Events that can cause stress to surface can include a lack of balance between home and work, being teased or ridiculed by others, and disruption of their routines, which often give ISFJs a sense of belonging, comfort, and stability. When the ISFJ's version of common sense is ignored, particularly in favor of wild ideas, many of them will experience stress. Many ISFJs are people pleasers, and they feel stress when they believe they are unable to please everyone all the time. ISFJs tend to want to avoid conflict, which itself can lead to stress. Just thinking about conflict can make them feel ill.

  6. #26
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    Quote Originally Posted by Hirsch63 View Post

    It is very difficult to forego "alone time". If I am compelled to plough forward despite my reluctance I try to push through and do, most of the time...but it adds up to a "stress debt" so-to-speak...that can manifest itself in poor sleeping or indecisiveness. It is simply a "bill" that must be paid sometime.
    .
    This is very similar to my ISFJ boyfriend. I also feel like if he doesn't get his alone time, then the "stress debt" grows larger & never really goes away even if I think we've resolved the problem. After a bit, he'll explode with things I didn't realize where still bothering him. From my point of view, I think his naturally passive nature plays a role in the "stress debt" developing, but he's not the most open person to hearing that point of view. I feel that if he would be more direct about his alone time & what is bothering him, then he'll be more likely to get what he needs. I feel he expects people to mind read a little with his alone time & the only way his needs get expressed are through his reactions. Do you feel this also happens with you?

    He also gets really indecisive and even more passive than normal when stressed. Normally, he likes to have plans ahead of time but when he's upset or stressed, he'll start saying things like "Maybe", "Who knows", and refusing to commit to plans.

  7. #27
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    Quote Originally Posted by Dizzy View Post

    Things I really hate is my tendency to complain about others in my personal circle. Somehow it is a good way to let stress out, but I feel that it makes me look weak. People could think that, if I say these things about someone else, maybe I would say the same about them. I always tell myself not to complain, but when things stress me out I just need to let go. I think it is far more worthy to talk about others in a good sense and to keep negative opinions to yourself.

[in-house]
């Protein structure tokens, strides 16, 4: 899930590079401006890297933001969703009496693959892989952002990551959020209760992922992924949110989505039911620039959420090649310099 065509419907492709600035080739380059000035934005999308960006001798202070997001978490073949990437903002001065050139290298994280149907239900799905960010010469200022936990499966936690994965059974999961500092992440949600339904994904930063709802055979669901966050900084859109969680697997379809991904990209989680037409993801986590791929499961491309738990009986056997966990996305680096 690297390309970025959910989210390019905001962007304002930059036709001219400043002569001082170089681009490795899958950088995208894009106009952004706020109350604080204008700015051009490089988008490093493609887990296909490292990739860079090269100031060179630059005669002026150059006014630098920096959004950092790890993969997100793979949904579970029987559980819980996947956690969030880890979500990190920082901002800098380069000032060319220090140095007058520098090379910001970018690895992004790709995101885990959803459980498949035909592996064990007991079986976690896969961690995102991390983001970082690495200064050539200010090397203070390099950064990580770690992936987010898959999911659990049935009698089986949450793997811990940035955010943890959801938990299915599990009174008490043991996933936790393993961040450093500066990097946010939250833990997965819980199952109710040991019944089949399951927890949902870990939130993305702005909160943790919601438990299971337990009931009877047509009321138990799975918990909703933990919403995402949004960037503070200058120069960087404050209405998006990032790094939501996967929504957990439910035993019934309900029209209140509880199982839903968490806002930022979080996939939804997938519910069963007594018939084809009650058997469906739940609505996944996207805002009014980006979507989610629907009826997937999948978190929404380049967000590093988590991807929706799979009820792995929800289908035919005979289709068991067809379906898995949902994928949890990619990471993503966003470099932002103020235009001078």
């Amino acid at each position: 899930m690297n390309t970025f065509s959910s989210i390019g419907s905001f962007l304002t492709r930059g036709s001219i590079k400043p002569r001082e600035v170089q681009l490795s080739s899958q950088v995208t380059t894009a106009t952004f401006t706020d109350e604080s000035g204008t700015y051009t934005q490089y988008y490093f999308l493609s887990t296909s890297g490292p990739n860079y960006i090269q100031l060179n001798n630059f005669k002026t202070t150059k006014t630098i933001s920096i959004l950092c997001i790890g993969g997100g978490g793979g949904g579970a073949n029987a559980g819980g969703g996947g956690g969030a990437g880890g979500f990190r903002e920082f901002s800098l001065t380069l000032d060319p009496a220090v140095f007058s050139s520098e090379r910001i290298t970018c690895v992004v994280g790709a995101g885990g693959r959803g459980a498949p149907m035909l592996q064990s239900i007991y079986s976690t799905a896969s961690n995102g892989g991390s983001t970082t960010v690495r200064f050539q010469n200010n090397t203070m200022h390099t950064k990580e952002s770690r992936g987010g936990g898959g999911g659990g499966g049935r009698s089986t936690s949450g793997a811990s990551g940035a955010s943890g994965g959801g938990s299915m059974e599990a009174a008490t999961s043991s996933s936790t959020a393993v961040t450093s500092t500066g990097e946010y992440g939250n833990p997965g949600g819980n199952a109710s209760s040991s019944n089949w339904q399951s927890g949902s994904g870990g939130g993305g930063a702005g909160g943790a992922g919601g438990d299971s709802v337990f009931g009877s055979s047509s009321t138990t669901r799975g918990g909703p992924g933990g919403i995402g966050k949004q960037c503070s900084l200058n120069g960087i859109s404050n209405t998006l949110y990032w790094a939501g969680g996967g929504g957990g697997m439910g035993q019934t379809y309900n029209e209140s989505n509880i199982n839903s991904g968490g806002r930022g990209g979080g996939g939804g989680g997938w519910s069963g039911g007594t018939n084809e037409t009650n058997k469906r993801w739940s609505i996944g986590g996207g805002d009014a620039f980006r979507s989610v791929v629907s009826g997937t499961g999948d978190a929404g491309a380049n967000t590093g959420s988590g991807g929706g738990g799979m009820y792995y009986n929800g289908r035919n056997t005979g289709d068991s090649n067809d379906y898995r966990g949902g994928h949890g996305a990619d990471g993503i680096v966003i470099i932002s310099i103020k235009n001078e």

Both my ISFJ boyfriend and I do this when we're stressed. We probably seem really catty to others (haha), but we tend to just do it with one another. However, he's more "gossipy" than I am, whereas I'm more inclined to analyze their behavior to pieces.

  8. #28
    This is a test. Sil's Avatar
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    Self-induced stress: once I'm aware I'm doing it, I step back, look at the bigger picture, and shrug it off as best I can.

    Stress induced by others: flip the fuck out and get these people out of my sight.

    Stress induced by situations: recognize what I do and don't have control over and just keep doing what I can. Largely ignore stress or thoughts/fears brought on by it.

  9. #29
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    Handling stress? You mean crying and throwing tempur tantrums alone in your room and reverting to childlike behavior until the problem goes away on its own? I'm super good at that.
    MBTI: ESFJ
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    not a type description
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  10. #30
    Senior Member ceecee's Avatar
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    Self-induced - Immediately stop doing it. This was a bigger problem when I was younger.

    Induced by others - Eliminate that stress by either a) saying something to the person or b) removing myself and/or them from the situation.

    Situational stress - I'm better here. I take breaks when I need them and plow ahead.

    I don't like venting, that isn't something that makes me feel better. I probably internalize some but far less than in the past. I address it at the source, at the time whenever possible.
    I like to rock n' roll all night and *part* of every day. I usually have errands... I can only rock from like 1-3.